Even Warriors HQ would admit they were not in great shape to win their earlier games. Michael Brown looks at five key phases in the game against the Roosters that illustrate the team's progress since then
1. 11th minute (Warriors 6-0)
This set probably went unnoticed by most but summed up their drive and execution and allowed them to build pressure. It started on the Warriors' own 20m line with a tap restart after a strong defensive set with Manu Vatuvei carving out 11m and was followed by good charges from Ngani Laumape, Sam Rapira and then Ben Matulino. Very quickly and easily they made it up to the Roosters' 30m line before Shaun Johnson put in a clever chip that was gathered 2m out by Anthony Minichiello. The Roosters fullback looked up to find a bullocking Konrad Hurrell barging him out over the deadball line to force a goal line dropout and repeat set. Textbook league.
2. 25th minute (Warriors 10-0)
The Warriors were building pressure and, consequently, the Roosters were struggling to get out of their own territory. One of their attacks, however, broke down when Simon Mannering tried to offload only for Michael Jennings to snaffle the ball and set off for the Warriors' line 90m away. He had a 5m headstart on Johnson but was mowed down by the 30m line. The chase was impressive, not least of all because Jennings is often regarded as the fastest man in the NRL (clearly not), but the scrambling defence after that was even more impressive. The Warriors quickly got back into their defensive line and held on for the remainder of the set until a James Maloney grubber went long.
3. 33rd minute (Warriors 10-0)
It was inevitable the Roosters would enjoy a period of dominance at some stage. After being contained for the opening 30 minutes, they started to get a roll-on. In the 33rd minute, Sonny Bill Williams broke through the line and the Roosters seemed destined to score as he firstly offloaded to Maloney, who passed to Minichiello. But just like a tennis player who forces their opponent to hit one more shot to win a point in the hope of them making an error, the Warriors scrambled to force the Roosters to make one more pass and the last one from Minichiello to Mitchell Aubusson went forward. "Wow," television commentator Brett Kimmorley exclaimed. "Where did the Warriors players come from? The scramble came from everywhere." What was even more satisfying was seeing the frustration on the Roosters' faces.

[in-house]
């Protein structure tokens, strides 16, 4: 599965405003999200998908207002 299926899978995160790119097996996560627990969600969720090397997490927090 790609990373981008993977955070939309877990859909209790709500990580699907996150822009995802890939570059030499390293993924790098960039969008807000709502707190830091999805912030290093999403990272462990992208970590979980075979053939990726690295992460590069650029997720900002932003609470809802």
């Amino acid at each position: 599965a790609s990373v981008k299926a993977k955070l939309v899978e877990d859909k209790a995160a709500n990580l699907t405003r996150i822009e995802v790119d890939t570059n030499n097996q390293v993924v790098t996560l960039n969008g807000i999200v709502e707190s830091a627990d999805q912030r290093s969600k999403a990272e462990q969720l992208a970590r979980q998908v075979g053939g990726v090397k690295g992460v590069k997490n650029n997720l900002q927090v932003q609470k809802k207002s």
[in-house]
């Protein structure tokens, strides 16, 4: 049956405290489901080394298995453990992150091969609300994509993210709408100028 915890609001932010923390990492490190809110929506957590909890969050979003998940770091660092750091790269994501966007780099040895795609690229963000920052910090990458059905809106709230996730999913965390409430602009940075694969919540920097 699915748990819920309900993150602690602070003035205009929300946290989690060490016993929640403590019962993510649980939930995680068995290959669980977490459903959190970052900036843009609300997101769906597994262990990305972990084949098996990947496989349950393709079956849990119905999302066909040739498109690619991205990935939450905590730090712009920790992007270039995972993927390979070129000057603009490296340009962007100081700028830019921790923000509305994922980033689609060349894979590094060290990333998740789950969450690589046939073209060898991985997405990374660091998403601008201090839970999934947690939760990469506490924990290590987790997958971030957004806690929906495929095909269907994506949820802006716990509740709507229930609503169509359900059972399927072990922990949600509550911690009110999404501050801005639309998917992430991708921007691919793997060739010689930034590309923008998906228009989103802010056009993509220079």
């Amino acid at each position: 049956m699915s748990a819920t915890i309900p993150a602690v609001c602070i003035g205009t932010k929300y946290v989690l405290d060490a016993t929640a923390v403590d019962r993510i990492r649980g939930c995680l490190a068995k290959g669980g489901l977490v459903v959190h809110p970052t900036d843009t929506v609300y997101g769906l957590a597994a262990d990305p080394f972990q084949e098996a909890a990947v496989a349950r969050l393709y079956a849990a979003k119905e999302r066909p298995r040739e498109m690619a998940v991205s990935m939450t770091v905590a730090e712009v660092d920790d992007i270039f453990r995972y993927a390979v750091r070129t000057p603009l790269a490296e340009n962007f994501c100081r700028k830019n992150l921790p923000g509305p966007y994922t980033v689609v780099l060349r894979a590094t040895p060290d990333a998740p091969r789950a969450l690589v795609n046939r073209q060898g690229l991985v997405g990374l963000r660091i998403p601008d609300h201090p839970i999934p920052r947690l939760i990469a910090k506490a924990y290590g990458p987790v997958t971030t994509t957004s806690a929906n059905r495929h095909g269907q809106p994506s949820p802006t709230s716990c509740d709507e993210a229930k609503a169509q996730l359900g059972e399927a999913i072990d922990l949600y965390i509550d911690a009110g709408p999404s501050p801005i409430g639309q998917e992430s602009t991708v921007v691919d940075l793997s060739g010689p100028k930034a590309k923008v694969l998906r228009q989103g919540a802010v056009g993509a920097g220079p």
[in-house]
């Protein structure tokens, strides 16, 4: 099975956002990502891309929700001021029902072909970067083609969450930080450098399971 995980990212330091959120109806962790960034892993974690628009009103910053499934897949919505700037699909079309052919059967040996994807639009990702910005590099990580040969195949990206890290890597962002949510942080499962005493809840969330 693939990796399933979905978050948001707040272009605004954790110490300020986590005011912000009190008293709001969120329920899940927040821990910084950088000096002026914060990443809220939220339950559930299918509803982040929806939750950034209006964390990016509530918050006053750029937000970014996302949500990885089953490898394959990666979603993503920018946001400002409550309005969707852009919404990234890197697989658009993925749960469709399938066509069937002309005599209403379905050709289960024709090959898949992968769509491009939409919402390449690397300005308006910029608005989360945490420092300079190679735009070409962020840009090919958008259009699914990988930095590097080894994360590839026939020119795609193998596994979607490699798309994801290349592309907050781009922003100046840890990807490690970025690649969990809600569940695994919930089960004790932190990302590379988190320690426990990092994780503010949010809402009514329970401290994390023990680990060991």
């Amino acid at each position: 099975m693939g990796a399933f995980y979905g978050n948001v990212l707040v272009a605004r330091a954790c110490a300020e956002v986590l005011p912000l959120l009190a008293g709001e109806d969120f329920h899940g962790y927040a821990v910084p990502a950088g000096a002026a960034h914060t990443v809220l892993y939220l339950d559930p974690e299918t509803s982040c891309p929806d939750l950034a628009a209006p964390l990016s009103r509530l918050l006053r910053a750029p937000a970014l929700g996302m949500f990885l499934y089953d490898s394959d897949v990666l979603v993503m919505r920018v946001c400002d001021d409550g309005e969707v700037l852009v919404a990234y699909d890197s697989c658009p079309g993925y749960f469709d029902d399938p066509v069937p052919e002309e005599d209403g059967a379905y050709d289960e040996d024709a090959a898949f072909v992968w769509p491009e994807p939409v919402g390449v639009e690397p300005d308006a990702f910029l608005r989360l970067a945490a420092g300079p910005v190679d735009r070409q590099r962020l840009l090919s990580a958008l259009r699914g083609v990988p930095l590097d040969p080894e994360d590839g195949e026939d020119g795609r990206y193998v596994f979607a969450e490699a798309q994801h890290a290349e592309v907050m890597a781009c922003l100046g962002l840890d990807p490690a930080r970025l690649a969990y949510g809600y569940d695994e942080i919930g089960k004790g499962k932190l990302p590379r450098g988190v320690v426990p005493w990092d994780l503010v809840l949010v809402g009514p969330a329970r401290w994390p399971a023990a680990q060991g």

4. 52nd-55th minute (Roosters 12-10)
The game entered a critical phase early in the second half as both sides tried to gain ascendancy. It was a classic arm wrestle as it ebbed and flowed from one end to the other. That was until the Roosters enjoyed four consecutive sets but each time the Warriors defused the threat with strong defence and sound judgment. Importantly, they then followed that up with a good set of their own immediately after, when they went from their own 20m to the Roosters' tryline. Ben Matulino actually touched down but the video referee ruled that Vatuvei had knocked on from an attempted slap-back. The next time they got their hands on the ball, Glen Fisiiahi raced nearly 90m for a hugely significant converted try.
5. 65th minute (Warriors 16-12)
Sometimes luck is just as important as skill and commitment and all those things that help teams win. Luck was certainly on the Warriors' side when Fisiiahi managed to slap the ball out of Shaun Kenny-Dowall's hands as the Roosters centre went to score. The Warriors' line had been breached by a combination of a poor read by Vatuvei, who came in off his wing to try to put a big hit on Maloney, and quick hands to put Kenny-Dowall in the clear. Fisiiahi's slap might work only once in every 20 attempts but it came at a crucial time as the Roosters enjoyed a period of sustained pressure. "All that was missing was a balaclava and a flashlight," the commentator said in reference to Fisiiahi stealing the ball. The Warriors didn't burgle the win from the Roosters ... they earned it.